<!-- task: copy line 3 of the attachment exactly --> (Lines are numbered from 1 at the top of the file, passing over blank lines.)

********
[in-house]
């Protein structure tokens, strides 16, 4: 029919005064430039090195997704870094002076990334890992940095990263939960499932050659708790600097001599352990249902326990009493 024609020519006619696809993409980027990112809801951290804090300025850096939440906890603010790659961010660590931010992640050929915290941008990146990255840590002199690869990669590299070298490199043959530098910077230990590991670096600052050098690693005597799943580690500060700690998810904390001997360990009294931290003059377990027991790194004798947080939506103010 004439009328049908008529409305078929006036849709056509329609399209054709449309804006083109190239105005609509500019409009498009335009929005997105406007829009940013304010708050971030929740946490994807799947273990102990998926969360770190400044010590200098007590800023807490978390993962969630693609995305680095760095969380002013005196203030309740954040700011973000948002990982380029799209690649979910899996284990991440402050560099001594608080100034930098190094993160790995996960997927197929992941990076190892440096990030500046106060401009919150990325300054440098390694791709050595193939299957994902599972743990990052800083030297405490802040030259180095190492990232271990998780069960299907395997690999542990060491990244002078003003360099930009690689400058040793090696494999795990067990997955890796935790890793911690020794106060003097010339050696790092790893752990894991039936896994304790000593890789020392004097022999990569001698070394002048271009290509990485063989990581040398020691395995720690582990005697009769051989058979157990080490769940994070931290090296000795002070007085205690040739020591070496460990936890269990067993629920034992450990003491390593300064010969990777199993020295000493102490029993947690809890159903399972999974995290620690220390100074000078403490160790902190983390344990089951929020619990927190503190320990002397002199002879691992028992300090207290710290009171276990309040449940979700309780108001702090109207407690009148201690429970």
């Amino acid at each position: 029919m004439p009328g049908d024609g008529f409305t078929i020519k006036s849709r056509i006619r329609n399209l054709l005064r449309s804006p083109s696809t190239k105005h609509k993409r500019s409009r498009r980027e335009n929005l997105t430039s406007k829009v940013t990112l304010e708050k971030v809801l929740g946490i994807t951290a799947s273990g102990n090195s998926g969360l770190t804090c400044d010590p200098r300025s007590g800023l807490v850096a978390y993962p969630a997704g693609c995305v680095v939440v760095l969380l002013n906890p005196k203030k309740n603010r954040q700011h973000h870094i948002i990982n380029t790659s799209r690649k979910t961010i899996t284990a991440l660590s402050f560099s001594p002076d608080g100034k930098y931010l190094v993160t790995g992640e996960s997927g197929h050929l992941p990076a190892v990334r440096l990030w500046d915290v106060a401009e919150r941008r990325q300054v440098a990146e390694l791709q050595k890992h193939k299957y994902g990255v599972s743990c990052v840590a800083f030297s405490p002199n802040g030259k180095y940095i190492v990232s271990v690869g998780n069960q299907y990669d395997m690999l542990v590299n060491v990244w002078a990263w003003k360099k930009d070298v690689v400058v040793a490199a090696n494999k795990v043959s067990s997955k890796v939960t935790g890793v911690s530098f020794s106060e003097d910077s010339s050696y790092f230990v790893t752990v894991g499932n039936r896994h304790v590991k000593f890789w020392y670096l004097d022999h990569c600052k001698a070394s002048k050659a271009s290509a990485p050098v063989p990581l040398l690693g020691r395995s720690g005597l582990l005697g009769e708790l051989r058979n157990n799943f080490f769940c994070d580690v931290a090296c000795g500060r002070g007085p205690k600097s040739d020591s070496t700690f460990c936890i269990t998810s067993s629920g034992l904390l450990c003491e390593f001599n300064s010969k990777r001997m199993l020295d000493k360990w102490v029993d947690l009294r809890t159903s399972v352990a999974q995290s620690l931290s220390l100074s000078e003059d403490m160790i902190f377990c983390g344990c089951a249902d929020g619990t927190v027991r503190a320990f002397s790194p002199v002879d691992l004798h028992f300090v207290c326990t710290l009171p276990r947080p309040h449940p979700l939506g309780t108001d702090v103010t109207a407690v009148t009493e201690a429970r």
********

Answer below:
């Amino acid at each position: 029919m004439p009328g049908d024609g008529f409305t078929i020519k006036s849709r056509i006619r329609n399209l054709l005064r449309s804006p083109s696809t190239k105005h609509k993409r500019s409009r498009r980027e335009n929005l997105t430039s406007k829009v940013t990112l304010e708050k971030v809801l929740g946490i994807t951290a799947s273990g102990n090195s998926g969360l770190t804090c400044d010590p200098r300025s007590g800023l807490v850096a978390y993962p969630a997704g693609c995305v680095v939440v760095l969380l002013n906890p005196k203030k309740n603010r954040q700011h973000h870094i948002i990982n380029t790659s799209r690649k979910t961010i899996t284990a991440l660590s402050f560099s001594p002076d608080g100034k930098y931010l190094v993160t790995g992640e996960s997927g197929h050929l992941p990076a190892v990334r440096l990030w500046d915290v106060a401009e919150r941008r990325q300054v440098a990146e390694l791709q050595k890992h193939k299957y994902g990255v599972s743990c990052v840590a800083f030297s405490p002199n802040g030259k180095y940095i190492v990232s271990v690869g998780n069960q299907y990669d395997m690999l542990v590299n060491v990244w002078a990263w003003k360099k930009d070298v690689v400058v040793a490199a090696n494999k795990v043959s067990s997955k890796v939960t935790g890793v911690s530098f020794s106060e003097d910077s010339s050696y790092f230990v790893t752990v894991g499932n039936r896994h304790v590991k000593f890789w020392y670096l004097d022999h990569c600052k001698a070394s002048k050659a271009s290509a990485p050098v063989p990581l040398l690693g020691r395995s720690g005597l582990l005697g009769e708790l051989r058979n157990n799943f080490f769940c994070d580690v931290a090296c000795g500060r002070g007085p205690k600097s040739d020591s070496t700690f460990c936890i269990t998810s067993s629920g034992l904390l450990c003491e390593f001599n300064s010969k990777r001997m199993l020295d000493k360990w102490v029993d947690l009294r809890t159903s399972v352990a999974q995290s620690l931290s220390l100074s000078e003059d403490m160790i902190f377990c983390g344990c089951a249902d929020g619990t927190v027991r503190a320990f002397s790194p002199v002879d691992l004798h028992f300090v207290c326990t710290l009171p276990r947080p309040h449940p979700l939506g309780t108001d702090v103010t109207a407690v009148t009493e201690a429970r």